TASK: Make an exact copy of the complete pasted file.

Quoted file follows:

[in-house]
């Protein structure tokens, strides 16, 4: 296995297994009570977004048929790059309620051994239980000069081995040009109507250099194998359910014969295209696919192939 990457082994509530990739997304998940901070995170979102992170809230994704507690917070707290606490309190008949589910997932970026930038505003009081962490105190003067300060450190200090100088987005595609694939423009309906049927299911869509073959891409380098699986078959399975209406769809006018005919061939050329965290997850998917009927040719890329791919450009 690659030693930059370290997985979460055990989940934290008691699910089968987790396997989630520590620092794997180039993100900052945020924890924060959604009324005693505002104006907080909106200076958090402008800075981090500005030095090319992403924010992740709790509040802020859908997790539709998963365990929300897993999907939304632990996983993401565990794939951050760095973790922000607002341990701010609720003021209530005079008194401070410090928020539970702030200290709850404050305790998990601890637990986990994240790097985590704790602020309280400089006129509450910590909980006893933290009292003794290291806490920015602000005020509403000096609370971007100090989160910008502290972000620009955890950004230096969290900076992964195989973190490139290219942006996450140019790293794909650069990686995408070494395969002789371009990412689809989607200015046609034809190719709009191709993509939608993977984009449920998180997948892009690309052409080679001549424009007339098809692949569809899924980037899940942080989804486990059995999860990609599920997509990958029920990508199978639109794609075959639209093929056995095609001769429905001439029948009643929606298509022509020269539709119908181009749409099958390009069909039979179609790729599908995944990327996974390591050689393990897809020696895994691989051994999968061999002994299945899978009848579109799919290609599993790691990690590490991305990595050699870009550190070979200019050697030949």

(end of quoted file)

[in-house]
């Protein structure tokens, strides 16, 4: 296995297994009570977004048929790059309620051994239980000069081995040009109507250099194998359910014969295209696919192939 990457082994509530990739997304998940901070995170979102992170809230994704507690917070707290606490309190008949589910997932970026930038505003009081962490105190003067300060450190200090100088987005595609694939423009309906049927299911869509073959891409380098699986078959399975209406769809006018005919061939050329965290997850998917009927040719890329791919450009 690659030693930059370290997985979460055990989940934290008691699910089968987790396997989630520590620092794997180039993100900052945020924890924060959604009324005693505002104006907080909106200076958090402008800075981090500005030095090319992403924010992740709790509040802020859908997790539709998963365990929300897993999907939304632990996983993401565990794939951050760095973790922000607002341990701010609720003021209530005079008194401070410090928020539970702030200290709850404050305790998990601890637990986990994240790097985590704790602020309280400089006129509450910590909980006893933290009292003794290291806490920015602000005020509403000096609370971007100090989160910008502290972000620009955890950004230096969290900076992964195989973190490139290219942006996450140019790293794909650069990686995408070494395969002789371009990412689809989607200015046609034809190719709009191709993509939608993977984009449920998180997948892009690309052409080679001549424009007339098809692949569809899924980037899940942080989804486990059995999860990609599920997509990958029920990508199978639109794609075959639209093929056995095609001769429905001439029948009643929606298509022509020269539709119908181009749409099958390009069909039979179609790729599908995944990327996974390591050689393990897809020696895994691989051994999968061999002994299945899978009848579109799919290609599993790691990690590490991305990595050699870009550190070979200019050697030949």